Cosmos

Cosmos

Television and movies have long speculated about faraway galaxies through the eyes of fictional space explorers such as Buck Rogers and Captain Kirk. But TV viewers were eventually given an informative introduction to the real universe we live in, thanks to a visionary scientist named Carl Sagan, host and producer of the fascinating 13-part television series, Cosmos: A Personal Voyage. Airing in 1980 on PBS, Cosmos was a provocative, visually-stunning exploration that left viewers on the edge of their seats as Sagan used his considerable charm to explain all that we know about the mysteries of space. Continue reading...

Dance-Fever

Dance Fever

If you were a disco fan in the late 1970s, there was one television show you could tune into to get your weekly fix - Dance Fever. This amateur dance competition was hosted by Deney Terrio, the disco icon who became famous by teaching John Travolta how to get down in the movie Saturday Night Fever. Let's take a look back at this fondly remembered show. Continue reading...

Dark Shadows

Dark Shadows

It was the first Gothic daytime drama, ABC’s first soap opera shot in color, and appealed equally to Goth-loving teenagers and their housewife moms. Debuting in 1966, this half hour of ghostly thrills and otherworldly storylines made Dark Shadows one of the most unique – and popular – shows on television. Continue reading...

Davey and Goliath

Davey and Goliath

Saturday mornings in the 60s and 70s provided hours upon hours of kid-friendly entertainment, with every network vying for their young audience's attention. On the other hand, when Sunday rolled around, the TV often seemed like a vast wasteland by comparison. Still, there was a charming little show that offered moral guidance to the kids that didn't happen to be attending church, and thy name was Davey and Goliath. And, let's face it - after a few hours the previous morning watching Wile E. Coyote try to destroy the Roadrunner, a little moral guidance probably couldn’t hurt. Continue reading...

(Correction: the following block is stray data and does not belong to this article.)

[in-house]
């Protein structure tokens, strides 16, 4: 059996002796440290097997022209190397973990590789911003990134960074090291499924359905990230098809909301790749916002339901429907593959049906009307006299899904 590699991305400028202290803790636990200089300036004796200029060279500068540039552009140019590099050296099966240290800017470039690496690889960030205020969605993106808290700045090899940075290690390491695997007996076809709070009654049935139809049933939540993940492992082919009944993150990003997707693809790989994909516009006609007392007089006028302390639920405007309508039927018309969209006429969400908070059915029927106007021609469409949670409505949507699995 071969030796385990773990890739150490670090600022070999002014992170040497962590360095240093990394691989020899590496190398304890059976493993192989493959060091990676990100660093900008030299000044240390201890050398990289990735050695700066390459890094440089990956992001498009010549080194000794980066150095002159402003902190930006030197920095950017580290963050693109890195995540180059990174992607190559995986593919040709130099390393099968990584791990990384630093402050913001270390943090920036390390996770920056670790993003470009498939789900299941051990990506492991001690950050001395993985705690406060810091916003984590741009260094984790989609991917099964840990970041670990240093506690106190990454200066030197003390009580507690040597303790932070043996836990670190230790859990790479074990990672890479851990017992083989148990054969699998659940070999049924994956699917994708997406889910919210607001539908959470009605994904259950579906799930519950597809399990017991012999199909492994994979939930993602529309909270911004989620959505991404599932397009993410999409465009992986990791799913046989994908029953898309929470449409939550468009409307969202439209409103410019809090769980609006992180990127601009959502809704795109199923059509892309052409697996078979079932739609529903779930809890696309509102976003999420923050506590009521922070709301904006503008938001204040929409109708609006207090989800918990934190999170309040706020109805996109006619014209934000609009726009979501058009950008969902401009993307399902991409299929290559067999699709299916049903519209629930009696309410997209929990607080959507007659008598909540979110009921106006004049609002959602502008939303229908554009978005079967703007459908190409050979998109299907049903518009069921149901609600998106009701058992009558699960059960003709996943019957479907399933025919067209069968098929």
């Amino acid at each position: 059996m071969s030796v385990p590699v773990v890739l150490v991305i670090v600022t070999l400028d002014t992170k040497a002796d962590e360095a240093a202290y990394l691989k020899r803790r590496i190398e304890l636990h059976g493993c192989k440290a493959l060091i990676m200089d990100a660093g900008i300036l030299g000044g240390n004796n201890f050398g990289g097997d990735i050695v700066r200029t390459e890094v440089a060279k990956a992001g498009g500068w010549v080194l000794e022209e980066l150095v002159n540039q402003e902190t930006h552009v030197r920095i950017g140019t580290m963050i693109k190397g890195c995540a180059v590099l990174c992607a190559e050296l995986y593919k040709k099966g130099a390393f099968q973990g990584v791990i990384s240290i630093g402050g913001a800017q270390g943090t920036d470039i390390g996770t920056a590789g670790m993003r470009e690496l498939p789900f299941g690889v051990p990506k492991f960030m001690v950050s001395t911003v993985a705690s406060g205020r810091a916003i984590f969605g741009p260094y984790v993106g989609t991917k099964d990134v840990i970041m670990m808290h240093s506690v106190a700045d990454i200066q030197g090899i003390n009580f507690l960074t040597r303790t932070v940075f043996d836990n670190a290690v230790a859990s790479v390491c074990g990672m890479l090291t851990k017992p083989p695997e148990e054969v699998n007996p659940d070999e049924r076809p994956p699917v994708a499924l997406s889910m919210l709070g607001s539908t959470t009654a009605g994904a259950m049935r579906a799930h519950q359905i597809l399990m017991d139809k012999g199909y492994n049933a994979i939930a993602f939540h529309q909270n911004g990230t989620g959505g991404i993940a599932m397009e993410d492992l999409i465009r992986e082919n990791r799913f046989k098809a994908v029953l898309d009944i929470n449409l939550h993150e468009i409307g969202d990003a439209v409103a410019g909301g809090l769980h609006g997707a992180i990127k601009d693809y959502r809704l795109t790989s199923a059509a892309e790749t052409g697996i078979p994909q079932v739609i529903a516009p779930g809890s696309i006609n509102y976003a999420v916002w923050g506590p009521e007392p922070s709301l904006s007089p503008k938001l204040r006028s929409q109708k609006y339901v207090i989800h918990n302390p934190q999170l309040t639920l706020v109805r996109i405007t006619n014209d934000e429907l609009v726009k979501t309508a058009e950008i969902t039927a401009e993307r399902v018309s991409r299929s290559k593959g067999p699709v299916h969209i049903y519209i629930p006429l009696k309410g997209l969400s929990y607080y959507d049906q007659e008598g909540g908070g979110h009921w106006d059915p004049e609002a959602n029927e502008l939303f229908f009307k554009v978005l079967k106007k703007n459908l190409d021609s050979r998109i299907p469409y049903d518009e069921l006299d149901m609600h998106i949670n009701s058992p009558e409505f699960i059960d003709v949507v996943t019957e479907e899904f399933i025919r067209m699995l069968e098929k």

Diff'rent Strokes

Diff’rent Strokes

Despite the curious mid-word contraction, Diff’rent Strokes certainly made its mark in sitcom history, appealing to a wide audience during its original run in the late 70s-early 80s and during syndication later on. Thanks to a cherubic young star, and aided by an incredibly catchy theme song, the series was immensely popular and still resonates in pop culture today. Continue reading...

Donnie and Marie

Donny and Marie

She was a little bit country, he was a little bit rock and roll, and they became one of the most successful brother/sister teams in entertainment history. Their wholesome mugs appeared regularly on television through the latter half of the 70s, and their wholesome music across the nation's radio stations. Make no mistake, Donny and Marie made their mark, and then some. Continue reading...

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Double Dare

Nickelodeon brought green slime to the forefront of television with its 1986 program, Double Dare. A combination of quiz show and obstacle course, the kid’s network made sure to provide plenty of slime, jelly, syrup, and other forms of goo. Host Marc Summers started things off by having the two competing teams, decked out in safety helmets, start with a “physical challenge.” This consisted of pushing apples with their noses in a wheelbarrow race, throwing eggs to their partners who cracked them on their heads, or wrapping their partners in toilet paper. Whoever could finish the stunt first controlled the game. Once the first mess had been made, Summers introduced the teams with names like “Ghastly Goobers” and “Stud Muffins.” […] Continue reading...

Doug

Doug

As any kid who’s had to move around once, twice, or even countless times throughout their childhood can attest, it just isn’t easy to be the new kid. Sure, with time things settle in, but it was never the cakewalk everyone assured it would be. Add to the mix the physical changes and emotional trauma that is junior high school, and you’ve got Douglas Yancey Funnie, star of his very own 90s Nickelodeon series, Doug. Continue reading...